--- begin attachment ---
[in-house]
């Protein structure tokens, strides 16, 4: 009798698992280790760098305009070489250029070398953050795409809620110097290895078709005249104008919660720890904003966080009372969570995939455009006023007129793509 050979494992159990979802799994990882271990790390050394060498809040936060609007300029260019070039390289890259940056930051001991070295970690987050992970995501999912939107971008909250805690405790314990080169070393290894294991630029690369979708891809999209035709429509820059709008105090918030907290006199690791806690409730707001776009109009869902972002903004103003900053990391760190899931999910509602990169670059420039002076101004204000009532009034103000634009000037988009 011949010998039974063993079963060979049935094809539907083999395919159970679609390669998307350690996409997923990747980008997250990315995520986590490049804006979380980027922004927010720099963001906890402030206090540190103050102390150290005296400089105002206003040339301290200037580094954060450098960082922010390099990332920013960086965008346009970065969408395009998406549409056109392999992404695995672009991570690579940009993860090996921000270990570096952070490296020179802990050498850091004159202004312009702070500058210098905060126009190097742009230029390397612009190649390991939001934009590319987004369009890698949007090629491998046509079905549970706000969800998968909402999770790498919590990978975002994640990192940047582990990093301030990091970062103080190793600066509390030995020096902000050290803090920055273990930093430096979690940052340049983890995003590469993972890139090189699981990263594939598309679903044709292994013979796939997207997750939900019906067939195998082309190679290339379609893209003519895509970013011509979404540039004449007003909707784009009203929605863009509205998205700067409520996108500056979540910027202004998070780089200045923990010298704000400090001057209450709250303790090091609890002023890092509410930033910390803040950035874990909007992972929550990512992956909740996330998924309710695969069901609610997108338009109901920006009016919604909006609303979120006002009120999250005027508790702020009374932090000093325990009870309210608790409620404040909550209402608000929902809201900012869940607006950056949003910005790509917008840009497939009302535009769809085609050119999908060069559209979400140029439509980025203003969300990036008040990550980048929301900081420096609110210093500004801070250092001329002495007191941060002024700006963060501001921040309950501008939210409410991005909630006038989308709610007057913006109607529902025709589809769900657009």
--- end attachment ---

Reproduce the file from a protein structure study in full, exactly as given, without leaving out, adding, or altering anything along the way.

[in-house]
């Protein structure tokens, strides 16, 4: 009798698992280790760098305009070489250029070398953050795409809620110097290895078709005249104008919660720890904003966080009372969570995939455009006023007129793509 050979494992159990979802799994990882271990790390050394060498809040936060609007300029260019070039390289890259940056930051001991070295970690987050992970995501999912939107971008909250805690405790314990080169070393290894294991630029690369979708891809999209035709429509820059709008105090918030907290006199690791806690409730707001776009109009869902972002903004103003900053990391760190899931999910509602990169670059420039002076101004204000009532009034103000634009000037988009 011949010998039974063993079963060979049935094809539907083999395919159970679609390669998307350690996409997923990747980008997250990315995520986590490049804006979380980027922004927010720099963001906890402030206090540190103050102390150290005296400089105002206003040339301290200037580094954060450098960082922010390099990332920013960086965008346009970065969408395009998406549409056109392999992404695995672009991570690579940009993860090996921000270990570096952070490296020179802990050498850091004159202004312009702070500058210098905060126009190097742009230029390397612009190649390991939001934009590319987004369009890698949007090629491998046509079905549970706000969800998968909402999770790498919590990978975002994640990192940047582990990093301030990091970062103080190793600066509390030995020096902000050290803090920055273990930093430096979690940052340049983890995003590469993972890139090189699981990263594939598309679903044709292994013979796939997207997750939900019906067939195998082309190679290339379609893209003519895509970013011509979404540039004449007003909707784009009203929605863009509205998205700067409520996108500056979540910027202004998070780089200045923990010298704000400090001057209450709250303790090091609890002023890092509410930033910390803040950035874990909007992972929550990512992956909740996330998924309710695969069901609610997108338009109901920006009016919604909006609303979120006002009120999250005027508790702020009374932090000093325990009870309210608790409620404040909550209402608000929902809201900012869940607006950056949003910005790509917008840009497939009302535009769809085609050119999908060069559209979400140029439509980025203003969300990036008040990550980048929301900081420096609110210093500004801070250092001329002495007191941060002024700006963060501001921040309950501008939210409410991005909630006038989308709610007057913006109607529902025709589809769900657009």